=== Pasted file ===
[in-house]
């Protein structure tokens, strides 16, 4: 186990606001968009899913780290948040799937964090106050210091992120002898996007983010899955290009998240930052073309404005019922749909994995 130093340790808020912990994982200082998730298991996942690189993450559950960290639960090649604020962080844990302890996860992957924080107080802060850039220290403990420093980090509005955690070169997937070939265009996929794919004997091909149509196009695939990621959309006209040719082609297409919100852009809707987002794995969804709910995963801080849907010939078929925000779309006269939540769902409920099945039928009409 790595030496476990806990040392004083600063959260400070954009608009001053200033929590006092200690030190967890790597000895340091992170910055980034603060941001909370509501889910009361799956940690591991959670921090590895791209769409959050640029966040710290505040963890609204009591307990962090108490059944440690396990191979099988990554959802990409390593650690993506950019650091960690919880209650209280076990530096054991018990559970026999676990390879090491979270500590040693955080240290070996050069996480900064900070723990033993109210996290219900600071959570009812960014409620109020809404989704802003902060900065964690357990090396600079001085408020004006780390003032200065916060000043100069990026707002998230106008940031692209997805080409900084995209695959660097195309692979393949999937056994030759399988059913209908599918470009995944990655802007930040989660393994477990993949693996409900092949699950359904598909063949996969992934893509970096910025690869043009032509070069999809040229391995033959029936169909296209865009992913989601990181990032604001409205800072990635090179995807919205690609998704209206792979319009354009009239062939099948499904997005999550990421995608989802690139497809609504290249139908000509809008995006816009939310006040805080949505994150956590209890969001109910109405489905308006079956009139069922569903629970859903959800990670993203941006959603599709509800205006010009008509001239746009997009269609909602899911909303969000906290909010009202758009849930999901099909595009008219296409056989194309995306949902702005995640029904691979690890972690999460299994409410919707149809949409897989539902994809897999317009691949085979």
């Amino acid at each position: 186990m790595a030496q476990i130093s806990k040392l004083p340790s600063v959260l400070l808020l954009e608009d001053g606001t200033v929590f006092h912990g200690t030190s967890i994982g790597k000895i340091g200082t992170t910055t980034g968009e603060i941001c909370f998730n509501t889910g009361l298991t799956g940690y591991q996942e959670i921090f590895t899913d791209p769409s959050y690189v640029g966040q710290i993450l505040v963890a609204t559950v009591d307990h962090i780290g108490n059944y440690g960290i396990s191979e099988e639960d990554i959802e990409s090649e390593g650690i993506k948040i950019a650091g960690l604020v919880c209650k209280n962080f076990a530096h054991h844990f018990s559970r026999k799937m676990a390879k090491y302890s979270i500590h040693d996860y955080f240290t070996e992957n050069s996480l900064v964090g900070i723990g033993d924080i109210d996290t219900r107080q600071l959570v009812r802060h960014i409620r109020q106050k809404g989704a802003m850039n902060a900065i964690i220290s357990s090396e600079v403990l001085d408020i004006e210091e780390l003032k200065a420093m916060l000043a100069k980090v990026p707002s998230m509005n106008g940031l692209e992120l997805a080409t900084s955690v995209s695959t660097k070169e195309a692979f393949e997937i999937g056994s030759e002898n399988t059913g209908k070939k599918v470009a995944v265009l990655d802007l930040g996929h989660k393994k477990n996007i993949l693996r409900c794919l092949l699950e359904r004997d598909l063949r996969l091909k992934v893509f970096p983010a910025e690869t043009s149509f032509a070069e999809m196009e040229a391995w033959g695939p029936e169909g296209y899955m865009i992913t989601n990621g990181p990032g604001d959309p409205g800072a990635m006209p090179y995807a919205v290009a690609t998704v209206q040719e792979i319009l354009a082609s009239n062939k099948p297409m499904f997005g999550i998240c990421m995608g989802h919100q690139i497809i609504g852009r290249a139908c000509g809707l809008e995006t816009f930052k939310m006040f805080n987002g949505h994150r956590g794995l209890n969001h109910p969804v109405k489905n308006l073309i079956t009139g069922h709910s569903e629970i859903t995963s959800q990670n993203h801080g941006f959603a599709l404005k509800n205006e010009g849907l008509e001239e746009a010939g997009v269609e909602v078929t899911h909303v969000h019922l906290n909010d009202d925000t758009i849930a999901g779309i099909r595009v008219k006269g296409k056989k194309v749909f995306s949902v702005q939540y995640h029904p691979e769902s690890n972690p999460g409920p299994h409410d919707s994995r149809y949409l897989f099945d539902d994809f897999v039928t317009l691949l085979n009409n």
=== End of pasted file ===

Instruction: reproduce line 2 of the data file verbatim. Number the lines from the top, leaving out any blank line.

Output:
């Protein structure tokens, strides 16, 4: 186990606001968009899913780290948040799937964090106050210091992120002898996007983010899955290009998240930052073309404005019922749909994995 130093340790808020912990994982200082998730298991996942690189993450559950960290639960090649604020962080844990302890996860992957924080107080802060850039220290403990420093980090509005955690070169997937070939265009996929794919004997091909149509196009695939990621959309006209040719082609297409919100852009809707987002794995969804709910995963801080849907010939078929925000779309006269939540769902409920099945039928009409 790595030496476990806990040392004083600063959260400070954009608009001053200033929590006092200690030190967890790597000895340091992170910055980034603060941001909370509501889910009361799956940690591991959670921090590895791209769409959050640029966040710290505040963890609204009591307990962090108490059944440690396990191979099988990554959802990409390593650690993506950019650091960690919880209650209280076990530096054991018990559970026999676990390879090491979270500590040693955080240290070996050069996480900064900070723990033993109210996290219900600071959570009812960014409620109020809404989704802003902060900065964690357990090396600079001085408020004006780390003032200065916060000043100069990026707002998230106008940031692209997805080409900084995209695959660097195309692979393949999937056994030759399988059913209908599918470009995944990655802007930040989660393994477990993949693996409900092949699950359904598909063949996969992934893509970096910025690869043009032509070069999809040229391995033959029936169909296209865009992913989601990181990032604001409205800072990635090179995807919205690609998704209206792979319009354009009239062939099948499904997005999550990421995608989802690139497809609504290249139908000509809008995006816009939310006040805080949505994150956590209890969001109910109405489905308006079956009139069922569903629970859903959800990670993203941006959603599709509800205006010009008509001239746009997009269609909602899911909303969000906290909010009202758009849930999901099909595009008219296409056989194309995306949902702005995640029904691979690890972690999460299994409410919707149809949409897989539902994809897999317009691949085979």